March 1, 2012
io9 interviews Michael Chabon about writing the John Carter screenplay.
You've talked about Burroughs as a satirist. And the humor in this series seems to be really important. How do you keep it from turning into a straight-up comedy? Is it sort of the Indiana Jones style of humor?
We have not quite, in this film, the satirical element that is so strongly present in Burroughs' work. That is so grossly overlooked. That sort of closes the loop for me, with the question of imperialism and colonialism. To accuse Burroughs of being an apologist for colonialism or imperialism is to utterly miss half of what he's doing in the books.
Flavorwire recommends 10 new "must read" books for March.
CBC Radio 3 examines the birth of Canadian indie rock.
Author China Mieville profiles modern London at the New York Times.
Guernica excerpts from Mira Ptacin's forthcoming book.
The National Post profiles author Nathan Englander.
"Why is the reader's commitment a smaller thing?" he asks. "One true reader — would that not be enough in life? Is that not enough of a gift to build something that one person truly appreciates? It's kind of maybe greedy to even hope for more."
Flavorwire lists 10 queer indie rockers you should know.
Author Elissa Schappell discusses writing and editing at the University Star.
JGP: What are some of your personal differences between being a writer and editor?
ES: I find that I use two totally different parts of my brain. Writing is an active creation. Editing other people's work is an act to try to figure out how to help the writer realize their vision. When you're writing, you're putting down your vision. You're trying to puzzle out your universe, make sense of your world. When you're editing, you're basically trying to do the same for someone else. I'm always interested when writers don’t like editing their own work. I always feel like patting them on the back and saying, "Congratulations, you're not a real writer," because real writing is about rewriting. 90 percent of writing is rewriting.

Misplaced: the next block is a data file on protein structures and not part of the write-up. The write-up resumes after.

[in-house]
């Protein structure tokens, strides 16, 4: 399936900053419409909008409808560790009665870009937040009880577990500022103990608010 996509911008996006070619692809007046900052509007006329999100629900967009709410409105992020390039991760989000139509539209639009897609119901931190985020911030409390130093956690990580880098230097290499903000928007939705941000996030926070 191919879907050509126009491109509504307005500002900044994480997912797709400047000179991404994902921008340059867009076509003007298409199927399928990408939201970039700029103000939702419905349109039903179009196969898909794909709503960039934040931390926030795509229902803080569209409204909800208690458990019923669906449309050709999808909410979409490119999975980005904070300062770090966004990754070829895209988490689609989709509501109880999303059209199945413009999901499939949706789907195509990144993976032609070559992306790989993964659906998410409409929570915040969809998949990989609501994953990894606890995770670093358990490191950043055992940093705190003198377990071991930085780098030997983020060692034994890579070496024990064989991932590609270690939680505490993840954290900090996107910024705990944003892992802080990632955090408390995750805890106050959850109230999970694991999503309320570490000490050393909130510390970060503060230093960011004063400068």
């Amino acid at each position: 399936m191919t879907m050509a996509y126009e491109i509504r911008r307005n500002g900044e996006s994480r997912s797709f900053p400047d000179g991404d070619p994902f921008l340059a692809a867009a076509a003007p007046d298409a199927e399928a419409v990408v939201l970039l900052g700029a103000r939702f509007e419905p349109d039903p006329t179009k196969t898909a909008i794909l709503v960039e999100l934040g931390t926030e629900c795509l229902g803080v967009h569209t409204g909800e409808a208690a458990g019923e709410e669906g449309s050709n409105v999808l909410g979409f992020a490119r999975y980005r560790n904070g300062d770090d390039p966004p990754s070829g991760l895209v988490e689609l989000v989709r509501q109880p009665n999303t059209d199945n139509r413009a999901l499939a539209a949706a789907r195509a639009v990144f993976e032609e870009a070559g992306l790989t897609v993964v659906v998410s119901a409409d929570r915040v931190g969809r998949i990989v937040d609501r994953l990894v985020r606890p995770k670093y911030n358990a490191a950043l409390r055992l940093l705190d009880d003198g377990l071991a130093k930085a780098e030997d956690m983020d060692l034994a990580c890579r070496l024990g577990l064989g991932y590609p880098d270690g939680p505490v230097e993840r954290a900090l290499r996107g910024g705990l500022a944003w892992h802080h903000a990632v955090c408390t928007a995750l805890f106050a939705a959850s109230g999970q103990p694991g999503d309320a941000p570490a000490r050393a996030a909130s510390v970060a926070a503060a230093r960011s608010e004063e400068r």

Carrie Brownstein of Wild Flag and Portlandia shares a "popfession."
Fresh Air interviews Sebastian Seung about his new book, Connectome: How the Brain's Wiring Makes Us Who We Are.
Drowned in Sound recaps February's "must hear" music releases.
10 Zen Monkeys shares seven forgotten video classics from the former Monkee.
Amazon MP3 has 100 digital albums on sale for $5.
also at Largehearted Boy:
previous Shorties posts (daily news and links from the worlds of music, books, and pop culture)
100 Online Sources for Free and Legal Music Downloads
Atomic Books Comics Preview (the week's best new comics & graphic novels)
daily mp3 downloads
Largehearted Word (the week's best new books)
Try It Before You Buy It (mp3s and full album streams from this week's CD releases)
weekly music & DVD release lists
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